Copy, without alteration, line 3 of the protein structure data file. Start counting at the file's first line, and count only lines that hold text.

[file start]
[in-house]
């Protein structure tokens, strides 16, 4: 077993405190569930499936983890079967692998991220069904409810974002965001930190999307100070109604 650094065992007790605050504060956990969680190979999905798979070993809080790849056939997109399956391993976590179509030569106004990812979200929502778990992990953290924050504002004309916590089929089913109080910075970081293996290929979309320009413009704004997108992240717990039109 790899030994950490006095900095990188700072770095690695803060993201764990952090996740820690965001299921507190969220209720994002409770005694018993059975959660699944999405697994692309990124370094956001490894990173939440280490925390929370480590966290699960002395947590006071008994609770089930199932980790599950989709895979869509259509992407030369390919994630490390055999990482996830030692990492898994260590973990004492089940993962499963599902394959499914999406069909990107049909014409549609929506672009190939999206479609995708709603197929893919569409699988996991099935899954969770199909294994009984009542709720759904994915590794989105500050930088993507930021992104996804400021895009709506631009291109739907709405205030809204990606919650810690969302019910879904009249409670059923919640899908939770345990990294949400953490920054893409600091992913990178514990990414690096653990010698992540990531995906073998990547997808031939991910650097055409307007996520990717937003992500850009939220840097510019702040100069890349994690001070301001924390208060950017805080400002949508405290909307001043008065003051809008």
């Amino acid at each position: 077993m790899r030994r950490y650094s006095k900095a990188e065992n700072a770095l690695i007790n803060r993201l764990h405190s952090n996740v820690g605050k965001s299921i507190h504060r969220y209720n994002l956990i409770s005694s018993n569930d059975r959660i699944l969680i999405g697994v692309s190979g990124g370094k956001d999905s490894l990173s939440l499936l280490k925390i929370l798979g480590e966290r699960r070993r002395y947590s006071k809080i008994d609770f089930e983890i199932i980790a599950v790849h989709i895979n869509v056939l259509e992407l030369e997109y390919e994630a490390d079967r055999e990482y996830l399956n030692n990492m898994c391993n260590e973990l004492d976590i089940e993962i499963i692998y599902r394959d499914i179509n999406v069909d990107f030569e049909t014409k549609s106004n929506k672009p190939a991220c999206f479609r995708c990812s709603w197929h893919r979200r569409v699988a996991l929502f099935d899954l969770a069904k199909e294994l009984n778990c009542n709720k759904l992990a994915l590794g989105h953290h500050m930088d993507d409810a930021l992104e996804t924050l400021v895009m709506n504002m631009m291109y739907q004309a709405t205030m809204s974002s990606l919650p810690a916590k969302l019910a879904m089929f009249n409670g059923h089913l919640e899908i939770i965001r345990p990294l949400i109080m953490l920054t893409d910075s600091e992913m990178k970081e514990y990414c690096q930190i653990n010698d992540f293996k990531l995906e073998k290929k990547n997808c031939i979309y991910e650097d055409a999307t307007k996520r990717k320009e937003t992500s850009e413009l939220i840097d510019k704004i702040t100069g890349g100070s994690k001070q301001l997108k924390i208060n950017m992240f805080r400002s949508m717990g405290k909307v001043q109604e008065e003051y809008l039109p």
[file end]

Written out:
């Amino acid at each position: 077993m790899r030994r950490y650094s006095k900095a990188e065992n700072a770095l690695i007790n803060r993201l764990h405190s952090n996740v820690g605050k965001s299921i507190h504060r969220y209720n994002l956990i409770s005694s018993n569930d059975r959660i699944l969680i999405g697994v692309s190979g990124g370094k956001d999905s490894l990173s939440l499936l280490k925390i929370l798979g480590e966290r699960r070993r002395y947590s006071k809080i008994d609770f089930e983890i199932i980790a599950v790849h989709i895979n869509v056939l259509e992407l030369e997109y390919e994630a490390d079967r055999e990482y996830l399956n030692n990492m898994c391993n260590e973990l004492d976590i089940e993962i499963i692998y599902r394959d499914i179509n999406v069909d990107f030569e049909t014409k549609s106004n929506k672009p190939a991220c999206f479609r995708c990812s709603w197929h893919r979200r569409v699988a996991l929502f099935d899954l969770a069904k199909e294994l009984n778990c009542n709720k759904l992990a994915l590794g989105h953290h500050m930088d993507d409810a930021l992104e996804t924050l400021v895009m709506n504002m631009m291109y739907q004309a709405t205030m809204s974002s990606l919650p810690a916590k969302l019910a879904m089929f009249n409670g059923h089913l919640e899908i939770i965001r345990p990294l949400i109080m953490l920054t893409d910075s600091e992913m990178k970081e514990y990414c690096q930190i653990n010698d992540f293996k990531l995906e073998k290929k990547n997808c031939i979309y991910e650097d055409a999307t307007k996520r990717k320009e937003t992500s850009e413009l939220i840097d510019k704004i702040t100069g890349g100070s994690k001070q301001l997108k924390i208060n950017m992240f805080r400002s949508m717990g405290k909307v001043q109604e008065e003051y809008l039109p």